Bitcoiner Allan Flynn has settled his first complaint with the Australia and New Zealand Banking Group (ANZ) over being unilaterally debanked in 2018 and 2019 due to his occupation as a Digital Currency Exchange (DCE).
The settlement comes 20 months after the Canberra resident first filed complaints with the ACT Civil and Administrative Tribunal against ANZ.
In the settlement, the ANZ noted that it closed his accounts due to the risk of money laundering and terrorism funding (ML/TF) that it perceives among exchanges. It also acknowledged that the act of unbanking Flynn could “have amounted to unlawful discrimination contrary to sections 7(1)(p) and 20 of the Discrimination Act 1991.”
However, ANZ denied any liability saying that if it had “discriminated against Mr. Flynn by closing his accounts, that discrimination was reasonable in the circumstances and thus lawful."
The statement by the ANZ also admitted that it closed his account upon detecting DCE activity without contacting Flynn for further information about his activities. Flynn argues that such discrimination is unlawful per Canberra law which states that, “It is against the law for someone to discriminate against you because of your profession, trade, occupation or calling.”
Although this first battle is complete, he will take Westpac bank to the tribunal next Thursday over a second complaint.
Westpac closed his bank account in 2019 citing the same ML/TF concerns over him being a crypto trader.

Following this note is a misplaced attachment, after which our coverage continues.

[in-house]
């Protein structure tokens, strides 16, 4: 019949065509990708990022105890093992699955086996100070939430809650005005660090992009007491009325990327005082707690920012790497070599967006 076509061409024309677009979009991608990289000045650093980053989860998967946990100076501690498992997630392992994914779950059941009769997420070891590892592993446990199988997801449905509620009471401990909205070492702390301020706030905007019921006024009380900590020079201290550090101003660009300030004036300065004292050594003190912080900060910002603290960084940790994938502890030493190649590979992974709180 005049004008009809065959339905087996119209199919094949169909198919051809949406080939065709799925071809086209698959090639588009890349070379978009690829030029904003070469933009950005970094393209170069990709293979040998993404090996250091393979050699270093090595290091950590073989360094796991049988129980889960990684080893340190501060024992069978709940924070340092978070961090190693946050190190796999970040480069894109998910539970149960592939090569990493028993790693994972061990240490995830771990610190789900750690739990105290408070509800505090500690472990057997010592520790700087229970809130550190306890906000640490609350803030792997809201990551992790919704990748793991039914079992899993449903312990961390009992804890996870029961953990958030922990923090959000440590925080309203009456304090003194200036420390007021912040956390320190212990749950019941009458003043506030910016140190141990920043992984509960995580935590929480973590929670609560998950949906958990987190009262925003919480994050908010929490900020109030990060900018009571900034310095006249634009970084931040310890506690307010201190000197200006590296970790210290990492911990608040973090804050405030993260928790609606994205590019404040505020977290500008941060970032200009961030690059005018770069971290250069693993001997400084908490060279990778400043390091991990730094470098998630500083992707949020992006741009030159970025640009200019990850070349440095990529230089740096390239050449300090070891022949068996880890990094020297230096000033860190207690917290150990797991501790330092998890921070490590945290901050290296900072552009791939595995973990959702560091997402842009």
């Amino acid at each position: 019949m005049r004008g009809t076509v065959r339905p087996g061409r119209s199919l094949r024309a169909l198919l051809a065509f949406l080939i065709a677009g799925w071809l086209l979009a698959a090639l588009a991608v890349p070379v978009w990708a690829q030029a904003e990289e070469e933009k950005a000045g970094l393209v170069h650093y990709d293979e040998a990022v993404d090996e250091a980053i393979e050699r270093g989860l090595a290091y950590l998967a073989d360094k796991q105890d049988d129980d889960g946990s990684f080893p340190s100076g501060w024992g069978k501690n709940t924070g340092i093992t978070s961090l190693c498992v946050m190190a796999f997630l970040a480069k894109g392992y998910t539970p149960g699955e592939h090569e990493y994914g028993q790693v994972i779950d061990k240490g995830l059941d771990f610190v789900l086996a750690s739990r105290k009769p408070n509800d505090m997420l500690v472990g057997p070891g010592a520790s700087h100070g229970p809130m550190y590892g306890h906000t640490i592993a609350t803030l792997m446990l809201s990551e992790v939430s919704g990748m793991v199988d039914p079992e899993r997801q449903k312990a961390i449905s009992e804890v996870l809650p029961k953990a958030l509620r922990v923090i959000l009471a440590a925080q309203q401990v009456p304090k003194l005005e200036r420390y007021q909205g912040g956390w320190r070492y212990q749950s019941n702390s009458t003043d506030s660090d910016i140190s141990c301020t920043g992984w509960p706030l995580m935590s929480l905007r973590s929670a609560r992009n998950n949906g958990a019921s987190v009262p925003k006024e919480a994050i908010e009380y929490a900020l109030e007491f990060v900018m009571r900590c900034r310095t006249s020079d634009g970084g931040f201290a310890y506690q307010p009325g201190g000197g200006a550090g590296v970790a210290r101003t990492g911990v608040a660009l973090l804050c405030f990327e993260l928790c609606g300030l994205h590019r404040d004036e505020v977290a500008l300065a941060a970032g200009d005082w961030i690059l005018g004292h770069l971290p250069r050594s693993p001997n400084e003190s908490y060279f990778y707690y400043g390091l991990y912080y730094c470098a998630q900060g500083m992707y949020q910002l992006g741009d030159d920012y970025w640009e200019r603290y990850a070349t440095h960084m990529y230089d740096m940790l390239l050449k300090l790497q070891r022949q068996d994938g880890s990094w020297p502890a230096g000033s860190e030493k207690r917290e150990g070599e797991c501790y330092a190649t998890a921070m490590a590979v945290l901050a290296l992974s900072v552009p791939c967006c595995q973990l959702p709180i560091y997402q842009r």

Flynn told Cointelegraph the case was an important one as it will be the first time banks will be forced to say definitively whether they will serve Bitcoin traders. “All I’m asking for is a fair go,” he said.
Flynn plans to cite human rights violations by banks for discriminating against him and his occupation. He feels that this is the right path to take over calling for more regulations and hopes that a win could force policy changes nationwide or perhaps even internationally.
“A win against the banks could have wider implications for discrimination against occupations.”
He said that a ruling by the Tribunal will enjoy widespread public scrutiny, while a settlement beforehand could help change policy due to a partial admission of guilt. He worries, however, that a loss could see more Bitcoiners unbanked.
His case is far from unique. Just last month, Rebecca Schot-Guppy, the CEO of Fintech Australia told the Senate that up to 91 members of her organization had been debanked without apparent cause or means to appeal.
The Australian Transaction Reports and Analysis Centre (AUSTRAC) has issued increasingly specific regulations since 2015 about how DCEs must operate and be treated by the law.
Importantly, AUSTRAC has made it clear that the AML/counter-terrorism laws do not obligate banks to close the accounts of crypto traders.